How to Introduce Yourself to a New Major Donor
You’ve landed the job. You are the new major gift officer. Hopefully someone gave you a different title to use externally, because you should not use MGO as your title. Why? Because that is the function you perform for the organization — to secure major gifts. It is not the function you perform for the donor.
This topic of who you are and what you call yourself is very important. It is not just about a title. It is about how you present — how you show up — to the donor. It is also about your professional self-concept.
Jeff and I have said all along that major gifts is not just about the money. Maybe I should rephrase that and say it is not first about the money. It is first about matching the interests and passions of the donor to the need your organization is meeting. That is the first thing. The money follows that connection.
Because this is true, you are not a MGO. You are an investment counselor. You are seeking to provide the donor with the best charitable investment counseling you can. Here, in no particular order of priority, are the 10 attributes of a charitable investment counselor who works with donors:
- Knowledgeable and experienced. Knows the organization, what it does and why it does it. Knows about the outcomes of the programs of the organization. Experienced in matching donor interests and passions to the societal needs the organization is addressing.
- Puts donor interests first. Understands that the donor is a full partner and that his or her interests need to be represented and protected.
- A person of integrity and truthfulness. Is open, honest and finds it easy to say, “I don’t know.” Has a good reputation.
- Invokes confidence and trust. A donor naturally trusts the MGO and has confidence in what he or she says.
- Proactive. Anticipates the donor’s needs, and wants and takes action.
- Good communicator. Communicates well — written and verbal. Is easily understood.
- Accepts responsibility. When something goes wrong, accepts responsibility.
- Keeps promises. Is a person of his or her word. Takes a promise seriously. Follows through.
- Committed to personal development. Is always learning how to do things better. Is curious about the program solutions the organization is presenting solve problems. Seeks to understand where donors are coming from and the latest trends in philanthropy.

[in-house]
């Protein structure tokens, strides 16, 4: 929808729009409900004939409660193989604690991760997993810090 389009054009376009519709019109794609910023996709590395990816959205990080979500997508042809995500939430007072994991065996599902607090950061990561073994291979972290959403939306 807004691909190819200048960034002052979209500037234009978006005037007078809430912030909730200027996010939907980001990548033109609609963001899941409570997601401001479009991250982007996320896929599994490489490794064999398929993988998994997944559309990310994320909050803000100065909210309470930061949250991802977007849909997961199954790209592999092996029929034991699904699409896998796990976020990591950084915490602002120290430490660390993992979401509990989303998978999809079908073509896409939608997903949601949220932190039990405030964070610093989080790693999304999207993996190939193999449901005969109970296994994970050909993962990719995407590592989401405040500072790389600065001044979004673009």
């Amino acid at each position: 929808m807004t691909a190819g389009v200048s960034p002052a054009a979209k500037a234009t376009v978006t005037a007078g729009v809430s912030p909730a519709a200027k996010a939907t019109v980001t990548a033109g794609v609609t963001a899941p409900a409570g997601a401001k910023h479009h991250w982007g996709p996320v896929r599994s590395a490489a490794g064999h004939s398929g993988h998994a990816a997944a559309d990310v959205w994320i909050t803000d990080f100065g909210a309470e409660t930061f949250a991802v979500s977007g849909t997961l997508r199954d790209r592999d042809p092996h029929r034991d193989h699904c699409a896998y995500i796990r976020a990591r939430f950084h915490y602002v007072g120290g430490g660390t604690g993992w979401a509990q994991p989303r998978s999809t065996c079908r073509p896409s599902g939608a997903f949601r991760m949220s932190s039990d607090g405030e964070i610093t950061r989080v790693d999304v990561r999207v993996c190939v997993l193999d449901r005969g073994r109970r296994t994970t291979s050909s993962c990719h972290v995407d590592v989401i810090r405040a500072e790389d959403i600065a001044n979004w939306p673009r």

- Able to teach. Able to explain how things work in an easy to understand way. It could be about program, the inner workings of a campaign, the elemental points of planned giving, how fundraising works, the relationship of overhead to deliver program, etc. Able to learn about formulas, systems, approaches and strategies.
You will notice that many of these attributes are personal characteristics (i.e. what you are like or who you are). The rest are what you know. Take a look at this list, and reframe how you think about yourself. And then get prepared to introduce yourself to that new donor.
I hope, when the donor asks who you are, you won’t say: “I’m a major gift officer,” or “I work in major gifts.” Instead, say something like this: “My job is to help match your charitable interests and passions to the needs of [insert the recipients of your organization’s work] here in our community. What I seek to do, [donor name], is to make sure that what you care about actually happens.”
And as you are saying and doing all of this, remember that this is who YOU really are. Yes, you are a fundraiser and a MGO. But most importantly, you are a charitable investment counselor.
If you’re hanging with Richard it won’t be long before you’ll be laughing.
He always finds something funny in everything. But when the conversation is about people, their money and giving, you’ll find a deeply caring counselor who helps donors fulfill their passions and interests. Richard believes that successful major-gift fundraising is not fundamentally about securing revenue for good causes. Instead it is about helping donors express who they are through their giving. The Connections blog will provide practical information on how to do this successfully. Richard has more than 30 years of nonprofit leadership and fundraising experience, and is founding partner of the Veritus Group.